Professors retract weight loss study

Breanna Forgione
Staff Writer

Two University professors, Joe Vinson, Ph.D., and Bryan Burnham, Ph.D., have retracted a study that concluded green coffee bean extract promotes weight loss.

Applied Food Sciences Inc., a company in Texas, sells a green coffee ingredient that is used in dietary supplements and foods, and the company reached a settlement last month with the Federal Trade Commission (FTC) that totaled $3.5 million. This settlement followed the decision of the two professors.

The FTC which sponsored the study, charged the Applied Food Sciences Inc. for claiming that the extract caused consumers to lose about 17.7 pounds in nearly 22 weeks.

After the study was discussed on the Dr. Oz Show, sales increased for Applied Food Sciences Inc. and many other companies that offer the green coffee extract to consumers throughout the nation.

As stated in a recent Times Tribune article by Terrie Morgan-Besecker Vinson and Burnham were not directly responsible for conducting the clinical trials involved in the study, which were completed by researchers in India. The lead researcher of the study reportedly altered crucial measurements of the extract, supporting the fact that the study is, in fact, flawed.

The two professors were hired by the Federal Trade Commission to rewrite the study, which the lead researcher failed to accomplish. Although they proceeded to publish the study in the journal Diabetes, Metabolic Syndrome and Obesity: Target and Therapy, Vinson and Burnham did not verify that the information used in the study was correct. Applied Food Sciences Inc. also failed to check the authenticity of the data.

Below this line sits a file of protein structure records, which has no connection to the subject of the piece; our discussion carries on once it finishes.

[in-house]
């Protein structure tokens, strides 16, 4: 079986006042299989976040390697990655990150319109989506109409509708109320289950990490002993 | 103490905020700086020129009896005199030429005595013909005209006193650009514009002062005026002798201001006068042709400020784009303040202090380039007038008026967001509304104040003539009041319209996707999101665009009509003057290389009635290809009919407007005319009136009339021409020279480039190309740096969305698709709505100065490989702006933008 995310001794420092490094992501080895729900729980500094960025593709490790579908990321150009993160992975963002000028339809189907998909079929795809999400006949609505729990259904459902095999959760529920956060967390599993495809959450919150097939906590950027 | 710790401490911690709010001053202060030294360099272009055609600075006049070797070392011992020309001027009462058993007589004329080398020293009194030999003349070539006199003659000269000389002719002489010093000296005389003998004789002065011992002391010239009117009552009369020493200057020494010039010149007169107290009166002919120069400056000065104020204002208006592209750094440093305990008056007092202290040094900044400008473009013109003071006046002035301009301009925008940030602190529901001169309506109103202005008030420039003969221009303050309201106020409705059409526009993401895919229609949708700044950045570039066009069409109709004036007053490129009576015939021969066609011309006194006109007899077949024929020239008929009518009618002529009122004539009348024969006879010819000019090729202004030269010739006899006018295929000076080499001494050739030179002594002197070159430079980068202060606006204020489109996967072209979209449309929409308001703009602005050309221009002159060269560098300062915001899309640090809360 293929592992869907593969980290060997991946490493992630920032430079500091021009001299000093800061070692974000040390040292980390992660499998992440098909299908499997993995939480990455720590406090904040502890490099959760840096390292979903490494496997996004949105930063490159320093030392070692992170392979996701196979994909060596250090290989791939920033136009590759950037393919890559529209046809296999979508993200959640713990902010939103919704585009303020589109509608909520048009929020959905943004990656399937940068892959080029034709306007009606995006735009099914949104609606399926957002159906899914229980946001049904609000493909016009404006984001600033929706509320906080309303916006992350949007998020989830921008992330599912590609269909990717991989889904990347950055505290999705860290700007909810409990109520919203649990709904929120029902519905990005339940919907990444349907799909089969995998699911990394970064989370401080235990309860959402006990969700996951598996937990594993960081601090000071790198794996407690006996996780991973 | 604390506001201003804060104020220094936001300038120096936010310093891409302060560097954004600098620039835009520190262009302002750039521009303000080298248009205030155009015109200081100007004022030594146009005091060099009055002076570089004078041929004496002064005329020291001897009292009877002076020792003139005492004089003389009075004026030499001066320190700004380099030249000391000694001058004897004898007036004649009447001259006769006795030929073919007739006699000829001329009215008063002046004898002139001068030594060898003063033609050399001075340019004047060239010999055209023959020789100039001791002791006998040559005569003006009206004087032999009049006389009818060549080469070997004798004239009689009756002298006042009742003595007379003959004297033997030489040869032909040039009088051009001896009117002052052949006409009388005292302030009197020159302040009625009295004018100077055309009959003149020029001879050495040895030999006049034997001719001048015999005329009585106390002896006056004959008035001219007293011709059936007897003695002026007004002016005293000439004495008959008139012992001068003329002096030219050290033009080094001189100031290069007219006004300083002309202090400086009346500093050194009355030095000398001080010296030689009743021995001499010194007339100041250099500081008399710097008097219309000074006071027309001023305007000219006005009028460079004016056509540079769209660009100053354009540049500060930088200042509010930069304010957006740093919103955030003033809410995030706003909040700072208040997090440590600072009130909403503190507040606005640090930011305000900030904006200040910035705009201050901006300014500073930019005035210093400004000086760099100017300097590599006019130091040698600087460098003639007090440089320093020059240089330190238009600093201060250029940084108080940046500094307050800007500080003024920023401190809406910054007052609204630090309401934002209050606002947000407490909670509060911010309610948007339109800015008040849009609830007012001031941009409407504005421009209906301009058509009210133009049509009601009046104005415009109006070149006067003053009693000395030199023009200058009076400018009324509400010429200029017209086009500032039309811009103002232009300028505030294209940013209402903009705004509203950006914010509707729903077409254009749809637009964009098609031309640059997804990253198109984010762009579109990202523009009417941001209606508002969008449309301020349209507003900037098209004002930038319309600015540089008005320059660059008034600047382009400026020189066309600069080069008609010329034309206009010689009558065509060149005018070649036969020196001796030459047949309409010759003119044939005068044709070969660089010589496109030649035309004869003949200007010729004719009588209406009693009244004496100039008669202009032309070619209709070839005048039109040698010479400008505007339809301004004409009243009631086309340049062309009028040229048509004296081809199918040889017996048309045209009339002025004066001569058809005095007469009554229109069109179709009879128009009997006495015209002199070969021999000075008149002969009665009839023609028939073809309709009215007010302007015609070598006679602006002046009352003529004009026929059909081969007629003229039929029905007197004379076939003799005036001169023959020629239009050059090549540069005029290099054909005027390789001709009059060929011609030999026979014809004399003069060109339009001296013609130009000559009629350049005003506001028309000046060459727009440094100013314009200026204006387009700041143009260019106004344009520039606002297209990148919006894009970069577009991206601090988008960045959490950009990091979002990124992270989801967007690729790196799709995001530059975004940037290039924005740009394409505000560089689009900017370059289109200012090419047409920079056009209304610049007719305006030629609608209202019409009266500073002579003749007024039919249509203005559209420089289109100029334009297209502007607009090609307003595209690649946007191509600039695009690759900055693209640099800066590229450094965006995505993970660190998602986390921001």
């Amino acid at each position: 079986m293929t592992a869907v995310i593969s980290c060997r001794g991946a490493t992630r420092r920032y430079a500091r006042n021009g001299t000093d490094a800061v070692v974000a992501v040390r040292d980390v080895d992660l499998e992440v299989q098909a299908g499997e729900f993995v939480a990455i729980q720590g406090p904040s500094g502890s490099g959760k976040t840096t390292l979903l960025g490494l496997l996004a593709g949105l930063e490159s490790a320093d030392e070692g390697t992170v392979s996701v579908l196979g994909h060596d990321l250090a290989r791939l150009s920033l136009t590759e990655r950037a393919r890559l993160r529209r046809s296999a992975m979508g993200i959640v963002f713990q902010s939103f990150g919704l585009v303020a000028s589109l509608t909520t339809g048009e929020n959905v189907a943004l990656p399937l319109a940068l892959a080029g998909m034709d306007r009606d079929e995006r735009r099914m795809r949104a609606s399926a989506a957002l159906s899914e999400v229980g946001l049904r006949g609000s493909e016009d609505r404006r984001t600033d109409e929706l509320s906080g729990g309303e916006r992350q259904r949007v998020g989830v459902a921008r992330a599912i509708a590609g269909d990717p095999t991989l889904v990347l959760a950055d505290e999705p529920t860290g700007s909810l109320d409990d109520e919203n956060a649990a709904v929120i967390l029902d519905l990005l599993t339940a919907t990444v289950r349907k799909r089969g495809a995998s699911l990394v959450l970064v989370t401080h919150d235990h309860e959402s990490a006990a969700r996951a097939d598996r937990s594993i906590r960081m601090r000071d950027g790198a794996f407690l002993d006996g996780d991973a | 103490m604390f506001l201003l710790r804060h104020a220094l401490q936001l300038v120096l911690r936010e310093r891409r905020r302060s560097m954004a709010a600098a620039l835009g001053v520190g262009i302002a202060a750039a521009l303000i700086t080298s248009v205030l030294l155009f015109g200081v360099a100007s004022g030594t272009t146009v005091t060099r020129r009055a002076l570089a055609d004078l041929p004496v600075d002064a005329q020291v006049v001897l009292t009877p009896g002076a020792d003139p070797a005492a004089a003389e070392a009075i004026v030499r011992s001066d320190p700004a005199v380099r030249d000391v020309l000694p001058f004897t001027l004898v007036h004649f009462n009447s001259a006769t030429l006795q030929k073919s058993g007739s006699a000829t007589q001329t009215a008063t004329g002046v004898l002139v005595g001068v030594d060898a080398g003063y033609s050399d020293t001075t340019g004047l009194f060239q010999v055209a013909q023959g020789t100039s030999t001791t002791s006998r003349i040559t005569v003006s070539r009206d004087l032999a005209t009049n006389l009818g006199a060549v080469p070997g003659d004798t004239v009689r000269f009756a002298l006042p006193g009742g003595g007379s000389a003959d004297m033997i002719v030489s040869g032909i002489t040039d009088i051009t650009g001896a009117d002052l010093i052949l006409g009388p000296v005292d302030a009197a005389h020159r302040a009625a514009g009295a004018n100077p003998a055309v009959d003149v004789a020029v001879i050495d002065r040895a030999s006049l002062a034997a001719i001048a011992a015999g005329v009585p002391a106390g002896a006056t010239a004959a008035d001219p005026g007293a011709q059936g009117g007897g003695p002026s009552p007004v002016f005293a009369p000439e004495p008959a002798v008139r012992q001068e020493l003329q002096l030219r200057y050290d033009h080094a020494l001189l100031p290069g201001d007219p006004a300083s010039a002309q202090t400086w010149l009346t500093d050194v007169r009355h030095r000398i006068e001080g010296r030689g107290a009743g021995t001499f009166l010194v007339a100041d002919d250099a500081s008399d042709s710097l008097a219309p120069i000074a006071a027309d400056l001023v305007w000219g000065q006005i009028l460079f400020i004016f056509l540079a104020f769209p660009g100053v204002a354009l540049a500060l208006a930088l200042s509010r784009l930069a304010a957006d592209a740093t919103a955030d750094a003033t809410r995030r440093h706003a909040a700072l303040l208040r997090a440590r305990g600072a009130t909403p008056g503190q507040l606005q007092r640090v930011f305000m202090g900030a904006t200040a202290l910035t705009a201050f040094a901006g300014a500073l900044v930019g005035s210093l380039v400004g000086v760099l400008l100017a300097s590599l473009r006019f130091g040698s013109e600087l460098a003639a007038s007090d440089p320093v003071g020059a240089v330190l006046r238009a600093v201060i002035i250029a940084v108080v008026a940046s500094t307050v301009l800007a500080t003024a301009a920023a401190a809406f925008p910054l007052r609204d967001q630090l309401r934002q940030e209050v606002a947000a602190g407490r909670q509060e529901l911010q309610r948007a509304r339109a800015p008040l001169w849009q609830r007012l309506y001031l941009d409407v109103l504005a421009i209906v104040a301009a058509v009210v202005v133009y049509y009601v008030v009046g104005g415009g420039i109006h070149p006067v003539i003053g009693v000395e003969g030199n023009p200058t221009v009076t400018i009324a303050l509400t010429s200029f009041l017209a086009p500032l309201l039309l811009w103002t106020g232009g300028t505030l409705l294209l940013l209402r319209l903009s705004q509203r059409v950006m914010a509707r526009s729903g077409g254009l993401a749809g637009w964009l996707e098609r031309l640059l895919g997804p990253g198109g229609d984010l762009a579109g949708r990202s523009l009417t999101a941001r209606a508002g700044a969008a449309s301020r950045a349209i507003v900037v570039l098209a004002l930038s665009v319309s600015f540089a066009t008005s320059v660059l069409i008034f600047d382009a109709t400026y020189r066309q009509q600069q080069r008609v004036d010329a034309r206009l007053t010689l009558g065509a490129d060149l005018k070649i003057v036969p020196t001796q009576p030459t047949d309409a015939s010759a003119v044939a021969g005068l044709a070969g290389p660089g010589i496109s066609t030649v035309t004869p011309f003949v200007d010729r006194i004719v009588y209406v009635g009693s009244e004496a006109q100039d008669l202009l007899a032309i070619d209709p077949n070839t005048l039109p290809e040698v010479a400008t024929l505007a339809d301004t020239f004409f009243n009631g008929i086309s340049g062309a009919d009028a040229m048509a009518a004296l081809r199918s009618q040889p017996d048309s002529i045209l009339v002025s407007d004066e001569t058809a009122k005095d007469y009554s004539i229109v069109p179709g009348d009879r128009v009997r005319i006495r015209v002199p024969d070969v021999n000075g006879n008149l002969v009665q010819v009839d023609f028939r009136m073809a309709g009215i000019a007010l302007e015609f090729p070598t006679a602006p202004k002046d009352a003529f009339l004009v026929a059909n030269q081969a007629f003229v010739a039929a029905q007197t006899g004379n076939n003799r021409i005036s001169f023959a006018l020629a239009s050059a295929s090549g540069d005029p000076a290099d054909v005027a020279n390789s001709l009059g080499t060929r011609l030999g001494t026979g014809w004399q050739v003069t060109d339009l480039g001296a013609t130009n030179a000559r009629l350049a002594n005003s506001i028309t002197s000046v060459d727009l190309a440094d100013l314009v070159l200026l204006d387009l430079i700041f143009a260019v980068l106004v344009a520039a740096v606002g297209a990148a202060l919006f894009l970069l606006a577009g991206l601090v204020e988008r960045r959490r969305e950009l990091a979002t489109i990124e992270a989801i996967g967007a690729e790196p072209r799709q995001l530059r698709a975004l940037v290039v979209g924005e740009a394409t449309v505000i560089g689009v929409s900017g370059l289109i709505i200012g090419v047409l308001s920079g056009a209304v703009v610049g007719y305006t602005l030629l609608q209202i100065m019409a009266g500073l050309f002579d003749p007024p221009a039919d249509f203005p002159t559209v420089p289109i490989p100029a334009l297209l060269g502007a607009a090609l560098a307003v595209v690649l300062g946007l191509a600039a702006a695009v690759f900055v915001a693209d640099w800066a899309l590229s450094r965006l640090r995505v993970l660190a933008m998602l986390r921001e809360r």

Despite finding that the study is flawed and the data conflicting, Vinson has reported that he still believes in the study’s conclusions: green coffee bean extract does indeed support weight loss. After looking at the start and end of the study, the professor claims to have found signs of weight loss.

Overall, the public’s negative feedback on the entire issue encouraged the two professors to retract the study. It was also in the best interests of the two companies involved to step back from the findings, which included conflicting data and mishandled information.

Burnham claims that “while [he] is upset with many issues related to the study and with how the media has obfuscated details of the study, its retraction, and the FTC statement; [he] thinks the retraction is an example of the self-correcting nature of science.”
He hopes that is its legacy.

Nov. 6, 2014

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